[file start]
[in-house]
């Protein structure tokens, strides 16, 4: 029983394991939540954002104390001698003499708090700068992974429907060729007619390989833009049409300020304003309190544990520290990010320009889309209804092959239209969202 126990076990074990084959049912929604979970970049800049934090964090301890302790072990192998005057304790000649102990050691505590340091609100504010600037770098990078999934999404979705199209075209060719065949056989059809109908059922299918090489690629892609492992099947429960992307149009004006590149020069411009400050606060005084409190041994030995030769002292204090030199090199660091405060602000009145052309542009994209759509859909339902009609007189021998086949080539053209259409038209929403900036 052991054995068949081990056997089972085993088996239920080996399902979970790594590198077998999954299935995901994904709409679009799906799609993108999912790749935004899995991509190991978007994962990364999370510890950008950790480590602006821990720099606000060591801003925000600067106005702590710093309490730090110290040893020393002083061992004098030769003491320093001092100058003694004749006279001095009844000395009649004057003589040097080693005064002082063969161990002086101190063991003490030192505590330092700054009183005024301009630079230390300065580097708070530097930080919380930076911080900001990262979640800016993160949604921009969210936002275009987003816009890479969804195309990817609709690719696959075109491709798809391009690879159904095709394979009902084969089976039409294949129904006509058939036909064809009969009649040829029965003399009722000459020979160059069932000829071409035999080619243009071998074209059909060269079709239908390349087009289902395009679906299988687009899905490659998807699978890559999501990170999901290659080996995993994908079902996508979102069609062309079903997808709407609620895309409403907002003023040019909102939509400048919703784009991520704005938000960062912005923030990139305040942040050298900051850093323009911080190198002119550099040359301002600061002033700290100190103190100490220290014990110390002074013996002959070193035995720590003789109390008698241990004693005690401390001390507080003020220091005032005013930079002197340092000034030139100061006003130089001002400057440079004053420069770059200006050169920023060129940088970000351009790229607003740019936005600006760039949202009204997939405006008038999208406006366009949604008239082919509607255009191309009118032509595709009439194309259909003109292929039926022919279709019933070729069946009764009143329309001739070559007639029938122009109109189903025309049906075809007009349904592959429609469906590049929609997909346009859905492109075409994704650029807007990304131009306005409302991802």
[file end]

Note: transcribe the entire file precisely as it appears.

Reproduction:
[in-house]
């Protein structure tokens, strides 16, 4: 029983394991939540954002104390001698003499708090700068992974429907060729007619390989833009049409300020304003309190544990520290990010320009889309209804092959239209969202 126990076990074990084959049912929604979970970049800049934090964090301890302790072990192998005057304790000649102990050691505590340091609100504010600037770098990078999934999404979705199209075209060719065949056989059809109908059922299918090489690629892609492992099947429960992307149009004006590149020069411009400050606060005084409190041994030995030769002292204090030199090199660091405060602000009145052309542009994209759509859909339902009609007189021998086949080539053209259409038209929403900036 052991054995068949081990056997089972085993088996239920080996399902979970790594590198077998999954299935995901994904709409679009799906799609993108999912790749935004899995991509190991978007994962990364999370510890950008950790480590602006821990720099606000060591801003925000600067106005702590710093309490730090110290040893020393002083061992004098030769003491320093001092100058003694004749006279001095009844000395009649004057003589040097080693005064002082063969161990002086101190063991003490030192505590330092700054009183005024301009630079230390300065580097708070530097930080919380930076911080900001990262979640800016993160949604921009969210936002275009987003816009890479969804195309990817609709690719696959075109491709798809391009690879159904095709394979009902084969089976039409294949129904006509058939036909064809009969009649040829029965003399009722000459020979160059069932000829071409035999080619243009071998074209059909060269079709239908390349087009289902395009679906299988687009899905490659998807699978890559999501990170999901290659080996995993994908079902996508979102069609062309079903997808709407609620895309409403907002003023040019909102939509400048919703784009991520704005938000960062912005923030990139305040942040050298900051850093323009911080190198002119550099040359301002600061002033700290100190103190100490220290014990110390002074013996002959070193035995720590003789109390008698241990004693005690401390001390507080003020220091005032005013930079002197340092000034030139100061006003130089001002400057440079004053420069770059200006050169920023060129940088970000351009790229607003740019936005600006760039949202009204997939405006008038999208406006366009949604008239082919509607255009191309009118032509595709009439194309259909003109292929039926022919279709019933070729069946009764009143329309001739070559007639029938122009109109189903025309049906075809007009349904592959429609469906590049929609997909346009859905492109075409994704650029807007990304131009306005409302991802």